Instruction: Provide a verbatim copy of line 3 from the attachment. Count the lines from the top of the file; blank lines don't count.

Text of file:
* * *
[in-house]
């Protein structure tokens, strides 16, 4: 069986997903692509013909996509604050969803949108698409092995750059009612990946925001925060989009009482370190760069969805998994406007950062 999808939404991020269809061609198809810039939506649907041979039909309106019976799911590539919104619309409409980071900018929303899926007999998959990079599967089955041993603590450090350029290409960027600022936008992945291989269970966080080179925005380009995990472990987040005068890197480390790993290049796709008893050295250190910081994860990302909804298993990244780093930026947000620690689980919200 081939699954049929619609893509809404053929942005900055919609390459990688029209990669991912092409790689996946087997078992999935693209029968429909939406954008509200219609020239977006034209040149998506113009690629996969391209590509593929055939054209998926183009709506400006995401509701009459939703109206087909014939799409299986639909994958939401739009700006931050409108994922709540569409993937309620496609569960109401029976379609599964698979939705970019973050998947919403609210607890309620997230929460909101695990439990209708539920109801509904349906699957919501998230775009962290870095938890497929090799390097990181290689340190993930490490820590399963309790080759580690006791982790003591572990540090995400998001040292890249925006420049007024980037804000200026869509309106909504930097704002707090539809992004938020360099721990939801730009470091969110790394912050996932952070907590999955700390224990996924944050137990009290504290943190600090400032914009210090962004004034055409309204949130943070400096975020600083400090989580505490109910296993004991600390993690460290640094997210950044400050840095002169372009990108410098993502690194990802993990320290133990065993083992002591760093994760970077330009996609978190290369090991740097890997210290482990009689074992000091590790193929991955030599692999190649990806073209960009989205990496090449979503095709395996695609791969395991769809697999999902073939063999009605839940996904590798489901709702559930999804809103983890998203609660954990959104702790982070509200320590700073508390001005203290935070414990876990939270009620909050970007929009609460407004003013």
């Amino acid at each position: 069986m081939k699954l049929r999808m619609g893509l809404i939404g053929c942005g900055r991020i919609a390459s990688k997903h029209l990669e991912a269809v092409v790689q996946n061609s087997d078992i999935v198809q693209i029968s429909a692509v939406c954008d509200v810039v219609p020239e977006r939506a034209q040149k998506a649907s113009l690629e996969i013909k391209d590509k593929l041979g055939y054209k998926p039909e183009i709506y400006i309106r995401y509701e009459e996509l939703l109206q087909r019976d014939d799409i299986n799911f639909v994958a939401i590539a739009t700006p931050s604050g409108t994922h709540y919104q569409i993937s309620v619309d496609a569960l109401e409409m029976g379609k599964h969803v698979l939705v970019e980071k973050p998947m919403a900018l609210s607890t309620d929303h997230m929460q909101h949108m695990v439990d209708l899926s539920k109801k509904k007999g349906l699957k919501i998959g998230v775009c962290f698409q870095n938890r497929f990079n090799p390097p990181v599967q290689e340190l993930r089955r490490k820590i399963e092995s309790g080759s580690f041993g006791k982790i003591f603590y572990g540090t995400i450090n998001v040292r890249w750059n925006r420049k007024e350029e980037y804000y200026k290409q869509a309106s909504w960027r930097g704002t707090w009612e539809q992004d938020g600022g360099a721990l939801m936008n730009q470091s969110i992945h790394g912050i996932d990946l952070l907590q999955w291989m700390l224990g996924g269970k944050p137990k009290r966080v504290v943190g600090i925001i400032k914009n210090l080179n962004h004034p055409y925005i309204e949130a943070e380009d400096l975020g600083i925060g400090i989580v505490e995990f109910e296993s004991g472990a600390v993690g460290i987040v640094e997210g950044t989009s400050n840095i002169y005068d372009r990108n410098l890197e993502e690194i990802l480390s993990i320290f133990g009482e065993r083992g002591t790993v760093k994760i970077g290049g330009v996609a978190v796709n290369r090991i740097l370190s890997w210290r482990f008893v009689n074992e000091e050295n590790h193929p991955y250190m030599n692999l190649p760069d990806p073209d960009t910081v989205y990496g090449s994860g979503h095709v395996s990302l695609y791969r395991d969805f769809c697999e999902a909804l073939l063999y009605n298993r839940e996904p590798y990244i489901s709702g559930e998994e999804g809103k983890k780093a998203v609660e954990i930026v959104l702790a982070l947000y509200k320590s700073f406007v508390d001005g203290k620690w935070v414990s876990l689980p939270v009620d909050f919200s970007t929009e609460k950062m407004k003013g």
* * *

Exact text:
């Amino acid at each position: 069986m081939k699954l049929r999808m619609g893509l809404i939404g053929c942005g900055r991020i919609a390459s990688k997903h029209l990669e991912a269809v092409v790689q996946n061609s087997d078992i999935v198809q693209i029968s429909a692509v939406c954008d509200v810039v219609p020239e977006r939506a034209q040149k998506a649907s113009l690629e996969i013909k391209d590509k593929l041979g055939y054209k998926p039909e183009i709506y400006i309106r995401y509701e009459e996509l939703l109206q087909r019976d014939d799409i299986n799911f639909v994958a939401i590539a739009t700006p931050s604050g409108t994922h709540y919104q569409i993937s309620v619309d496609a569960l109401e409409m029976g379609k599964h969803v698979l939705v970019e980071k973050p998947m919403a900018l609210s607890t309620d929303h997230m929460q909101h949108m695990v439990d209708l899926s539920k109801k509904k007999g349906l699957k919501i998959g998230v775009c962290f698409q870095n938890r497929f990079n090799p390097p990181v599967q290689e340190l993930r089955r490490k820590i399963e092995s309790g080759s580690f041993g006791k982790i003591f603590y572990g540090t995400i450090n998001v040292r890249w750059n925006r420049k007024e350029e980037y804000y200026k290409q869509a309106s909504w960027r930097g704002t707090w009612e539809q992004d938020g600022g360099a721990l939801m936008n730009q470091s969110i992945h790394g912050i996932d990946l952070l907590q999955w291989m700390l224990g996924g269970k944050p137990k009290r966080v504290v943190g600090i925001i400032k914009n210090l080179n962004h004034p055409y925005i309204e949130a943070e380009d400096l975020g600083i925060g400090i989580v505490e995990f109910e296993s004991g472990a600390v993690g460290i987040v640094e997210g950044t989009s400050n840095i002169y005068d372009r990108n410098l890197e993502e690194i990802l480390s993990i320290f133990g009482e065993r083992g002591t790993v760093k994760i970077g290049g330009v996609a978190v796709n290369r090991i740097l370190s890997w210290r482990f008893v009689n074992e000091e050295n590790h193929p991955y250190m030599n692999l190649p760069d990806p073209d960009t910081v989205y990496g090449s994860g979503h095709v395996s990302l695609y791969r395991d969805f769809c697999e999902a909804l073939l063999y009605n298993r839940e996904p590798y990244i489901s709702g559930e998994e999804g809103k983890k780093a998203v609660e954990i930026v959104l702790a982070l947000y509200k320590s700073f406007v508390d001005g203290k620690w935070v414990s876990l689980p939270v009620d909050f919200s970007t929009e609460k950062m407004k003013g």